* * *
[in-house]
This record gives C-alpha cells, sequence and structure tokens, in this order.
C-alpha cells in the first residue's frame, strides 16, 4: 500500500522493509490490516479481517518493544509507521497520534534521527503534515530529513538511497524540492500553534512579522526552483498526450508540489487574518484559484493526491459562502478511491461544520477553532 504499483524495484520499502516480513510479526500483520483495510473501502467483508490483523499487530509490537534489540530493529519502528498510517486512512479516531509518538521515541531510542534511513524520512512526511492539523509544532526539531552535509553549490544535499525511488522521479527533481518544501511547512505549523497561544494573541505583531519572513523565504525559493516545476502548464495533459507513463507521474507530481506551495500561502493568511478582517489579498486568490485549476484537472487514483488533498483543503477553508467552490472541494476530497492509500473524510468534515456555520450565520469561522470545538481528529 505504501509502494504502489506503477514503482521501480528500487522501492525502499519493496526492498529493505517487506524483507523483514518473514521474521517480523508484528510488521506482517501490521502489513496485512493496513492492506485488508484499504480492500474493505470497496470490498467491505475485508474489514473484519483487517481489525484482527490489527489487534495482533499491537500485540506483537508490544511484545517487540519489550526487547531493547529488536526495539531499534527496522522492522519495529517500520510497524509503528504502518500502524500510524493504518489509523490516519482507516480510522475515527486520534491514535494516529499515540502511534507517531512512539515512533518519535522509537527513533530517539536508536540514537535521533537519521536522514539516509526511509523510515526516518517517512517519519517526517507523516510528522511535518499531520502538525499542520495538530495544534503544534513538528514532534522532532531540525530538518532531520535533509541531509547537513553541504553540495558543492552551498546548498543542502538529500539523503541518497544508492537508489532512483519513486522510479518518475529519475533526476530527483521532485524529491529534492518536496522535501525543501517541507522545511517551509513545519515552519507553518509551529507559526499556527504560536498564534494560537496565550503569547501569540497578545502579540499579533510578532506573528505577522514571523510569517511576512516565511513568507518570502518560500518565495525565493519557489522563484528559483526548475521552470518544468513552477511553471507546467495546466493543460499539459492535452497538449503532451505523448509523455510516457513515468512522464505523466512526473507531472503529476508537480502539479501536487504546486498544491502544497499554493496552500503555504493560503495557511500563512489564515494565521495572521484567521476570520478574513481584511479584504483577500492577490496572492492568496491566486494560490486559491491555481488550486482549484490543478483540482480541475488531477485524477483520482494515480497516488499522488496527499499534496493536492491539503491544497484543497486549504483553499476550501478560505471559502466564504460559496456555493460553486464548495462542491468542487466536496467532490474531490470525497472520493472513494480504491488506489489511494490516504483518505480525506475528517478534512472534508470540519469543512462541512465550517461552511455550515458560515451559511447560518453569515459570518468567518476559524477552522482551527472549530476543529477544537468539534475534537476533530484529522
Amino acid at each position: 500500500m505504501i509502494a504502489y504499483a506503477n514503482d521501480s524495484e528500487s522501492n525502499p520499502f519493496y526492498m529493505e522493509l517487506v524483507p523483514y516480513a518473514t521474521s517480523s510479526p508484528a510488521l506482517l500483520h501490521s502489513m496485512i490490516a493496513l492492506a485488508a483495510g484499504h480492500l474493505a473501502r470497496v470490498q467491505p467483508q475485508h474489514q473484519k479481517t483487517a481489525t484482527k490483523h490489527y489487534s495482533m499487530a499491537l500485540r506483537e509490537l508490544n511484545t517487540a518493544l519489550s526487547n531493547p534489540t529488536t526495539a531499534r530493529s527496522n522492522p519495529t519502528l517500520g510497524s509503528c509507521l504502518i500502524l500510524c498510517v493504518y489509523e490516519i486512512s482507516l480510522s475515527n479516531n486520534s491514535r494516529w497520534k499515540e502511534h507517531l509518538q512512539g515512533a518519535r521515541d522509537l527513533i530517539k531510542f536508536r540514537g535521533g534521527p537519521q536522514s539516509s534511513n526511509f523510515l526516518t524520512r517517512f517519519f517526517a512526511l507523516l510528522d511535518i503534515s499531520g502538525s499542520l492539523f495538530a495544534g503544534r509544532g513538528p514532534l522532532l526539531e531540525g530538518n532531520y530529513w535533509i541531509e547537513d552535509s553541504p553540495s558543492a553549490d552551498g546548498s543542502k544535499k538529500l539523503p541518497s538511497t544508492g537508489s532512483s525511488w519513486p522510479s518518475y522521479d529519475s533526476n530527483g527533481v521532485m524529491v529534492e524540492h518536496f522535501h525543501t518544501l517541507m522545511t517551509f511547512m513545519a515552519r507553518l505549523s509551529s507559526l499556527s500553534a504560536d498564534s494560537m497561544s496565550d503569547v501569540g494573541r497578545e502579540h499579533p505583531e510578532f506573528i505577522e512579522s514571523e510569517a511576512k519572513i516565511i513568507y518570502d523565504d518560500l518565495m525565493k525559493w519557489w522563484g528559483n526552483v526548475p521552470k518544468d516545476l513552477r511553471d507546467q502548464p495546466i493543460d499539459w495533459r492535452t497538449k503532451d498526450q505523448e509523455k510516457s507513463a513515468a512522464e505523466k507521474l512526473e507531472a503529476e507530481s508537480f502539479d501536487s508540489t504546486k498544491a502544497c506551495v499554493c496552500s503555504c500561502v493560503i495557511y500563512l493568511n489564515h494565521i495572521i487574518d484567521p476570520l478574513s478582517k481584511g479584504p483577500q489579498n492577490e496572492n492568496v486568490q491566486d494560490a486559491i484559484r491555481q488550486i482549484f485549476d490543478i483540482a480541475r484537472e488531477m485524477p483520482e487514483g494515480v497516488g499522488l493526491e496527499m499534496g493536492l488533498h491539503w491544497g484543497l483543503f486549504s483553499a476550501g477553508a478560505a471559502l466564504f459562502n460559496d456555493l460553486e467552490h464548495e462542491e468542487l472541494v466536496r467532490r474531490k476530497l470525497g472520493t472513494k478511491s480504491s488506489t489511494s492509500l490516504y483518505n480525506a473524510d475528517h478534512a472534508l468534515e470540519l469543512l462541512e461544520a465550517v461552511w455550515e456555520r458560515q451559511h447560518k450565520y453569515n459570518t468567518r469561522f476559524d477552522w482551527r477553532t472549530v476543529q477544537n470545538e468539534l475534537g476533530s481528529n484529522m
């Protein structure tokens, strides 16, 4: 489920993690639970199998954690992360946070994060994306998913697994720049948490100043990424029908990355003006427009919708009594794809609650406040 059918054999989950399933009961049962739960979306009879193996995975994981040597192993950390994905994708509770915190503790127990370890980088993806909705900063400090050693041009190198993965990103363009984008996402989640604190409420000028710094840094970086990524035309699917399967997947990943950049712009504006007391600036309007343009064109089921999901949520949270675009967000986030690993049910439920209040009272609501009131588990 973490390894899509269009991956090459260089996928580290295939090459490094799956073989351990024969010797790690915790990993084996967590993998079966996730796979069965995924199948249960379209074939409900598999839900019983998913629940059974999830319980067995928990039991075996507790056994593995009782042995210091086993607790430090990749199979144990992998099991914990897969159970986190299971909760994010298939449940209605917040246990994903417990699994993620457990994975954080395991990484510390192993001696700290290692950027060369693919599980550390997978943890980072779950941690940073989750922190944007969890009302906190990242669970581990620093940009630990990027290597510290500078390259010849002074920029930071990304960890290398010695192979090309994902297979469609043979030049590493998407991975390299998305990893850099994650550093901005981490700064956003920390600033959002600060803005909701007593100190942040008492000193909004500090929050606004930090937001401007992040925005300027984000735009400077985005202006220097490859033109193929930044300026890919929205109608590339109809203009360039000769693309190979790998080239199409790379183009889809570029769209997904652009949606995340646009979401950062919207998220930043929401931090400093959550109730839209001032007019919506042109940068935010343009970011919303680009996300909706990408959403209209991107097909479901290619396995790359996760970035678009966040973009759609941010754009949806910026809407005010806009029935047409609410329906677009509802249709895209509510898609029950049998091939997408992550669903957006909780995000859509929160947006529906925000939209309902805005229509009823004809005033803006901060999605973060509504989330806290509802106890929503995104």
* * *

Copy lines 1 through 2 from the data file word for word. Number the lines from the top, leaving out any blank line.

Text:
[in-house]
This record gives C-alpha cells, sequence and structure tokens, in this order.